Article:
In business, the term “creative destruction” applies to successful new ventures rising out of the ashes of other failed businesses. We watch a typewriter manufacturer go out of business, but find that its building and its employees are snapped-up by a new supplier to the computer industry. Or newspapers lose circulation and layoff journalists who instead find jobs making online publications successful. How does the “creative destruction” concept apply to the motorcycle industry?

» View PDF of Article (338.8 KB) PDF Document



PowersSports Business Blog Internet inquiries: Respond by e-mail or telephone?

PowersSports Business Blog
Internet inquiries: Respond by e-mail or telephone?

November 2010

More than 80 percent of today?s motorcycle shoppers visit a Web site before visiting a dealership, so we shouldn?t be surprised as more and more shoppers? first contact with a dealership is by Internet/e-mail too. Successful dealerships have a defined process in place to handle Internet/e-mail leads, but is the ?best practice? to respond by e-mail or by telephone?

Some experts argue that since the customer contacted the dealership by Internet/e-mail, the response should come by e-mail too. Others argue the most effective selling only begins with a phone conversation. What?s the correct answer?

» View PDF of Article (326.7 KB) PDF Document



Dealernews Want a customer's perspective?
Try Secret Shopping.

Dealernews
Want a customer's perspective? Try Secret Shopping.

November 2010

The PSI process measures how effectively each brand?s dealerships help motorcycle shoppers become buyers. Dealers can pay Pied Piper to secret-shop their own store. The cost is $99 per salesperson evaluation, and the information is collected and viewed using a Web-based program.

» View PDF of Article (220.3 KB) PDF Document



Powersports Business Blog When was the last time you spoke with your customers?

Powersports Business Blog
When was the last time you spoke with your customers?

September 2010

Years ago, after he had created a multi-billion dollar business from scratch, Ross Perot was asked about his role at the company. His answer was ?sales.? Along with all the other obvious roles of a CEO, Perot was clear his top priority was taking care of customers and finding new customers.

How often today do owners or general managers pick up the telephone to spontaneously call a customer who hasn?t been to the dealership for a while? Turn the tables and imagine you were the customer, getting an unexpected phone call from the owner or manager of a local business.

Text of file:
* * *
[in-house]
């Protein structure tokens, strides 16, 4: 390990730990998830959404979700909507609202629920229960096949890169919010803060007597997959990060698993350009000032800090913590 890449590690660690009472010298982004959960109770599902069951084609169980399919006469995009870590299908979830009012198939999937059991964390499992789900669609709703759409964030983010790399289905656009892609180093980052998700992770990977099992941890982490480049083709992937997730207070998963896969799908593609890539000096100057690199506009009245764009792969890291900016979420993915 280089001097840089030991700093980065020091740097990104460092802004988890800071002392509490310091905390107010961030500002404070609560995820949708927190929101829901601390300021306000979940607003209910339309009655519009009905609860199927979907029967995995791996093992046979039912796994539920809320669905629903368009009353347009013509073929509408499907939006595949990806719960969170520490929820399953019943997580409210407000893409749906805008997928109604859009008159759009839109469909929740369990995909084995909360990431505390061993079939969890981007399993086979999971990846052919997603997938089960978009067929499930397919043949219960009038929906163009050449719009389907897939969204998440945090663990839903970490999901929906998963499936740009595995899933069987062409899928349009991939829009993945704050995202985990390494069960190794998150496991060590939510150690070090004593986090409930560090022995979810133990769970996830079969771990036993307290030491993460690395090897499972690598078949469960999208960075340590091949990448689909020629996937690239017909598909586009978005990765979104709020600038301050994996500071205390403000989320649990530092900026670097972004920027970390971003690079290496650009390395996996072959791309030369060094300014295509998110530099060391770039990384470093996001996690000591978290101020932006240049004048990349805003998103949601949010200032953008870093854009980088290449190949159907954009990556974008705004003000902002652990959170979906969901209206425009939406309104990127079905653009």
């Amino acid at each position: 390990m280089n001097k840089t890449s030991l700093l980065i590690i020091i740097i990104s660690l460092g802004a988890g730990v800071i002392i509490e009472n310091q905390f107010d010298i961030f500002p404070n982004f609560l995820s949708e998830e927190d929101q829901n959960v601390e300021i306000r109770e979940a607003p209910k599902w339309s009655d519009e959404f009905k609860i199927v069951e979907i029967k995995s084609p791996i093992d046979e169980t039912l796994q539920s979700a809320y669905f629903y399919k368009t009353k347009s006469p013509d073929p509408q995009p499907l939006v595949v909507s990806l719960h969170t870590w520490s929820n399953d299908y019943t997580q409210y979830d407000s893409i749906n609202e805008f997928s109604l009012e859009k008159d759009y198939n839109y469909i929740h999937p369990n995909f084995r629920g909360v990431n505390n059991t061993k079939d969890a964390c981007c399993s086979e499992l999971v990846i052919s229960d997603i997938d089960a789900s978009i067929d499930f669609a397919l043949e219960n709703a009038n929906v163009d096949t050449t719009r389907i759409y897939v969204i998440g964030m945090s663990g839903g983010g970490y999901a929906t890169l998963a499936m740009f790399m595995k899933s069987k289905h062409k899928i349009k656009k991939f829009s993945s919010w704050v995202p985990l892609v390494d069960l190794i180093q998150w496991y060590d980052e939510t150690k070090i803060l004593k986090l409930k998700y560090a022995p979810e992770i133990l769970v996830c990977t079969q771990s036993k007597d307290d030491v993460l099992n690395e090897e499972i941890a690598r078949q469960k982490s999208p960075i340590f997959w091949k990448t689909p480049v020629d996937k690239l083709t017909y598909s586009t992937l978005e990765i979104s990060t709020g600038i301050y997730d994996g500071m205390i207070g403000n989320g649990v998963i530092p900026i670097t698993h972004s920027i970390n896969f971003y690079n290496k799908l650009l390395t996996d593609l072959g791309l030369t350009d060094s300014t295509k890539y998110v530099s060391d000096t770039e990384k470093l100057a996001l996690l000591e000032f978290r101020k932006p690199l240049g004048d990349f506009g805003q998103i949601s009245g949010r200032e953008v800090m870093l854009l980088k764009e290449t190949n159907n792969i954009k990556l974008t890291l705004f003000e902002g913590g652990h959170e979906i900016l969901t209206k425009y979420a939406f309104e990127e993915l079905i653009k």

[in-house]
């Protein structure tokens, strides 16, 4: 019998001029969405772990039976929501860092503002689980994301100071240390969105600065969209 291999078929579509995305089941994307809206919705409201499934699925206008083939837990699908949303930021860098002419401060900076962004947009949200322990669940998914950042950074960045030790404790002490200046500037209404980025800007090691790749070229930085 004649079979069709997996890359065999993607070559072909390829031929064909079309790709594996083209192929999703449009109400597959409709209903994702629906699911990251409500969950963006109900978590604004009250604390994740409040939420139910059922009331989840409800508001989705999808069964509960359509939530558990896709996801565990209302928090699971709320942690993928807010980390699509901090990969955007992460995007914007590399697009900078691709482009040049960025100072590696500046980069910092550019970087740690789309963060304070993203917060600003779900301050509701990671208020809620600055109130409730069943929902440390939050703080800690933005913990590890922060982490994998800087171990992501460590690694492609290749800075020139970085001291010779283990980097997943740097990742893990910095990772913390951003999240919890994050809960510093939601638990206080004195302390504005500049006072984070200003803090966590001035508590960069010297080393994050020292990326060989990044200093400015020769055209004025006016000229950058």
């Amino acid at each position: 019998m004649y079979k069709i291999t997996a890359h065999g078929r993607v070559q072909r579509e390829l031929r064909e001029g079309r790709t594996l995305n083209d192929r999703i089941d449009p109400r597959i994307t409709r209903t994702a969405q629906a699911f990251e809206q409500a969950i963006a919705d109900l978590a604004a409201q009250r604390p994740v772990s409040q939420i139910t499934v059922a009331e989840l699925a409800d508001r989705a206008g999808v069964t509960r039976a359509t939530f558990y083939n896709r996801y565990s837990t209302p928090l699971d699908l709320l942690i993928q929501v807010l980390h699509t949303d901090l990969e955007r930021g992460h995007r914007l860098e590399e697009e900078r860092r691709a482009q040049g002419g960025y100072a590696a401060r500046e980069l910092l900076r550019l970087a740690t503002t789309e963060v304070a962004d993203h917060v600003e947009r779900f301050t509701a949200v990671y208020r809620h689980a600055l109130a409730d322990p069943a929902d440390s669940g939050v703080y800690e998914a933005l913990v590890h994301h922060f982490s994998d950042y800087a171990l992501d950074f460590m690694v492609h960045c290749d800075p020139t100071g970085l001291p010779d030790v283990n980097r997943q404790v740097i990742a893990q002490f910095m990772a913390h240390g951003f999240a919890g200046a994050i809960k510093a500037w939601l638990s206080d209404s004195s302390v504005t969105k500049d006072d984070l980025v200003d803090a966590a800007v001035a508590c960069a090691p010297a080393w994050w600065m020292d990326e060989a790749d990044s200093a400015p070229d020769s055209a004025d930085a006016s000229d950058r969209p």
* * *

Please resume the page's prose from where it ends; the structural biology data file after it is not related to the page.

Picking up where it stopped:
» View PDF of Article (190.9 KB) PDF Document



Powersports Business Blog What can your dealership learn from Starbucks?

Powersports Business Blog
What can your dealership learn from Starbucks?

August 2010

Are Starbucks baristas hired only if they love coffee, or only if they already have experience making a cappuccino? And does a Starbucks manager dread losing an employee since the departing employee?s ?tribal knowledge? will be so hard to teach to a new hire? No.

The Starbucks business model embraces the fact that baristas will come and go, by making sure the processes used to run a Starbucks are written down and are simple and easy to follow. Since making coffee is such a well-defined process, Starbucks employees are taught instead to focus first and foremost on the customer. The best Starbucks employees are therefore not the ones who make the best cappuccino. The best Starbucks employees are the friendly ones who remember repeat customers, help them have a good day, and are the reason why the customers keep coming back to pay $4 for a cup of coffee.

» View PDF of Article (279.8 KB) PDF Document



Powersports Business Blog Answering the Brochure Debate

Powersports Business Blog
Answering the Brochure Debate

April 2009

Motorcycle prospects walk into a dealership interested in buying a new motorcycle, but the facts say that half the time those prospects will walk back out the door holding nothing in their hands. No keys to a new bike, but also no brochure.

Why the reluctance to provide a brochure or other selling materials to prospects? Some dealerships argue it's too expensive to hand out so many brochures, and others argue that the quickest way to send a prospect out the door without buying is to give them a brochure.

» View PDF of Article (221.3 KB) PDF Document